Singapore Airlines

Singapore Airlines Fleet: March 2020

SQ Tails (TK Kurikawa SS)

Welcome to our March 2020 Singapore Airlines fleet update. This month a brand new Airbus A350 Regional joined the fleet, for a few hours at least. Passengers on its inaugural flight were treated to a lap of the Java Sea before landing back in Singapore 5 hours later, due to a technical problem, and the aircraft has not flown since.

In other news the damaged A330, which suffered a tail strike in Yangon late last year, is still nowhere to be seen, we learned that SIA will take delivery of at least 12 A350s in the financial year 2020/21 and a SilkAir Boeing 737-800 has stopped flying, potentially signalling the advent of flat-bed single-aisle Business Class seats in the coming months.


Headline numbers

Here are the Singapore Airlines passenger fleet totals at 8th March 2020.

CAAS Database: 132
For disposal: -5
In Service: 127
In maintenance: -4
Active: 123

The official registered aircraft data in combination with analysis of actual flight movements over the last few weeks allows us to determine the actual ‘in service’ fleet of 127 planes at 8th March 2020, 123 of which are currently active.

Click here to see the official CAAS list of registered aircraft in Singapore at 29th February 2020.

Singapore Airlines Fleet at 8th March 2020

This table shows the Singapore Airlines fleet including how many of each aircraft type are legally registered (‘Registered’), available to the airline (‘In Service’) and currently operating revenue passenger flights (‘Active’).

Registered In Service Active
(full details)
8 7
(full details)
26 26 26
A350-900 Regional
(full details)
15 14
A350-900 ULR
(full details)
7 7 7
A380-800 v1
(full details)
6 6 6
A380-800 v2
(full details)
6 6 5
A380-800 v3
(full details)
7 7 7
(full details)
1 1
(full details)
4 4 3
(full details)
5 5 5
(full details)
27 27 27
(full details)
15 15 15
Total 132 127 123

Correct at 8th March 2020.

Differences between registered, in service and active aircraft in the table:

No longer in service (but still legally registered)

  • A330-300 9V-SSA has already stopped flying for return to lessor. Onward operator unknown.
  • A330-300 9V-SSB has already stopped flying for return to lessor. Onward operator is HiFly Malta.
  • 777-200 9V-SQJ has already stopped flying for disposal.
  • 777-200 9V-SQL has already stopped flying for disposal.
  • 777-200 9V-SRM has already stopped flying for disposal.

Additional to the above, not currently active

  • A330-300 9V-SSI had a landing accident in Yangon on 25th November 2019. It was ferried empty to Singapore on 14th December 2019 and remains grounded undergoing repairs.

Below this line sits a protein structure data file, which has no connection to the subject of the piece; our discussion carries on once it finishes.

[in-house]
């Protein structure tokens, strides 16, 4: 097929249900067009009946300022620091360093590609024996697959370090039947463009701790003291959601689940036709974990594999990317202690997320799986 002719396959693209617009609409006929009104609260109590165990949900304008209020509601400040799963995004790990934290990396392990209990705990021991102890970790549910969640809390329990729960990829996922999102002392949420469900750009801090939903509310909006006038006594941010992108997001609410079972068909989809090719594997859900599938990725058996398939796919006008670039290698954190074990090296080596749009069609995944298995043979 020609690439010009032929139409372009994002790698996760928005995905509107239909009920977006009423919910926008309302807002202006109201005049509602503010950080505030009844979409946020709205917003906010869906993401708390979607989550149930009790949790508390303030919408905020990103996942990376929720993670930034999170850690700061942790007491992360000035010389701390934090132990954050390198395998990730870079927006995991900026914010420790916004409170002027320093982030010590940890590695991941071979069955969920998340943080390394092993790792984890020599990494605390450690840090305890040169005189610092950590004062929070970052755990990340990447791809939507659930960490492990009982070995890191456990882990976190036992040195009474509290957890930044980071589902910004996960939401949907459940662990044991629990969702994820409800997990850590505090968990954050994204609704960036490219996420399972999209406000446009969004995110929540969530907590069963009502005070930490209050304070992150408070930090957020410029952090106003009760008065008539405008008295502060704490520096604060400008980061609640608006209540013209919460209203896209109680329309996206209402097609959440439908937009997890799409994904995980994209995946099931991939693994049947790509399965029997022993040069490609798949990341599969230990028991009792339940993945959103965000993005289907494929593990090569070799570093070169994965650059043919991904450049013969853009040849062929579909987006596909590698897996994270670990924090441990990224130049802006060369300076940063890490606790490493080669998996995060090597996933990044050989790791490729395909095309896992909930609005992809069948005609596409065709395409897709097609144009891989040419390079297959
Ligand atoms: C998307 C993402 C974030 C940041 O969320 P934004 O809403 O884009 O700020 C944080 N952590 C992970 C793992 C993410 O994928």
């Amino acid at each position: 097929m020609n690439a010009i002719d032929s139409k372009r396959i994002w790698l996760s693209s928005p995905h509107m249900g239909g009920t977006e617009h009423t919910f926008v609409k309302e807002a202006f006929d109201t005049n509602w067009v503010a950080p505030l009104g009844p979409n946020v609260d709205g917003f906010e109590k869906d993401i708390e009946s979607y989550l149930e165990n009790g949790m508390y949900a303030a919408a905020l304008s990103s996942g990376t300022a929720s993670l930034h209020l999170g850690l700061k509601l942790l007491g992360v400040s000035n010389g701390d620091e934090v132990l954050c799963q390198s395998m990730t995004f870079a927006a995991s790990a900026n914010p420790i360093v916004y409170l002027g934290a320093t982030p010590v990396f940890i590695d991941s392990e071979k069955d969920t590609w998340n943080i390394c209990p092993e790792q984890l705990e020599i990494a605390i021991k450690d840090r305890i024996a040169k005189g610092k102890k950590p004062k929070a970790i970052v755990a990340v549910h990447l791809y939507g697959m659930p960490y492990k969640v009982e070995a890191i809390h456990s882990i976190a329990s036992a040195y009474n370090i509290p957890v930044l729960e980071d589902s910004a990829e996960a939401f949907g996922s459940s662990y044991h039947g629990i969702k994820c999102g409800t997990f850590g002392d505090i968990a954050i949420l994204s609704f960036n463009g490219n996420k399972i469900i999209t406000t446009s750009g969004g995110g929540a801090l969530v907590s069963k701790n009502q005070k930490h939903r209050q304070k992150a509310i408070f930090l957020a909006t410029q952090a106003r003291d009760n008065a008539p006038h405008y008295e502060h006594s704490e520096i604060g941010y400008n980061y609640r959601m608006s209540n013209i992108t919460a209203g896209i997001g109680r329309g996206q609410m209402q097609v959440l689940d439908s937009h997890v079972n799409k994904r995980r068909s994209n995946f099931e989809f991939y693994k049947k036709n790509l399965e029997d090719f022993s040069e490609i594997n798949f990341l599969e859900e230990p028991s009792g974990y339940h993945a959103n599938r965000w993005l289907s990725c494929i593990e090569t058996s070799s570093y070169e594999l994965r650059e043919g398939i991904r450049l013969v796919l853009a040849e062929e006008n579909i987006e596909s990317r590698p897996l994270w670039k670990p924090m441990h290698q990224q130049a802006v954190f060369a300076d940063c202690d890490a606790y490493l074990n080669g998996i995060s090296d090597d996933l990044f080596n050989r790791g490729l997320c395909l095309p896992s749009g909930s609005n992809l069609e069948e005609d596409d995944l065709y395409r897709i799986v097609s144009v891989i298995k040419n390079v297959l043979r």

• A350-900 Regional 9V-SHO is undergoing maintenance in Singapore.
  • A380-800 v2 9V-SKN is undergoing maintenance and probably cabin refit in Singapore.
  • 777-200ER 9V-SVM has stopped flying and may be for disposal.

Changes since our last update

Since February 2020 (and since the CAAS database at 31st January 2020) the following changes have been recorded:

Airbus A330-300

  • 9V-STQ, which stopped flying on 29th September 2019, has been de-registered. It is now registered to Air Canada as C-GKUG, but has yet to depart Paya Lebar to start flying for its new operator.
  • 9V-STZ, which stopped flying on 16th November 2019, has been de-registered. It is now registered to HiFly Malta as 9H-HFE, but has yet to depart Paya Lebar to start flying for its new operator.
  • The registered A330 fleet stands at 10 aircraft, with 8 in service and 7 active.

Airbus A350-900

  • 9V-SMK, in maintenance since early February, re-entered service to Mumbai on 14th February 2020.
  • Currently 26 aircraft registered, all of which are active.

Airbus A350-900 Regional

  • 9V-SHO was delivered on 22nd February 2020. It entered commercial service on 28th February 2020 to Brisbane, however due to a technical problem around 500 miles southeast of Bali the aircraft turned back to Singapore. It has not flown since and remains in maintenance.
  • Currently 15 aircraft registered, 14 of which are active.

Airbus A350-900 ULR

  • No changes, with 7 aircraft registered and active.

Airbus A380

  • 9V-SKH, in maintenance since early February, re-entered service to Auckland on 7th March 2020.
  • Currently 19 aircraft registered and 18 active.

Boeing 777-200

  • 9V-SQM, which stopped flying on 31st December 2019, has been de-registered.
  • Currently 4 aircraft registered with just 1 remaining aircraft active (9V-SQN).

Boeing 777-200ER

  • 9V-SVM stopped flying after returning from Bangkok on 29th February 2020. It is not yet known whether it is for maintenance or disposal, though with only 3 of these aircraft due in the fleet by the end of March 2020 it may well have been retired.
  • Currently 4 aircraft registered with 3 active.

Boeing 777-300

  • No changes, with 5 aircraft registered and active.

Boeing 777-300ER

  • 9V-SWM, in maintenance since early February, re-entered service to Tokyo on 25th February 2020.
  • 9V-SWW, in maintenance since mid-January, re-entered service to Hong Kong on 15th February 2020.
  • Currently 27 aircraft registered, all of which are active.

Boeing 787-10

  • No changes, with 15 aircraft registered and active.

Upcoming fleet changes

Here’s how the current in service fleet looks in comparison to the published fleet development plan, set for the end of the current financial year on 31st March 2020.

Aircraft Type Passenger Fleet Totals
8 Mar ’20 Leaving Joining 31 Mar ’20
A330-300 8 8
A350-900 26 26
A350-900 Regional 15 15
A350-900 ULR 7 7
A380-800 19 19
777-200 1 1
777-200ER 4 – 1 3
777-300 5 5
777-300ER 27 27
787-10 15 15
All Types 127 – 1 126

The fleet development plan is subject to change.

Only one remaining Boeing 777-200ER in the fleet is still set to leave this month (it looks like this might be 9V-SVM), with all other aircraft deliveries and retirements for Airbus A330s, A350s, 787s and other types now concluded for this financial year.

The new fleet development plan will be published in May 2020, and with further new deliveries of Boeing 787s and Airbus A350s starting as early as April we would expect the sole remaining Boeing 777-200 (9V-SQN) and trio of Boeing 777-200ERs to be retired soon.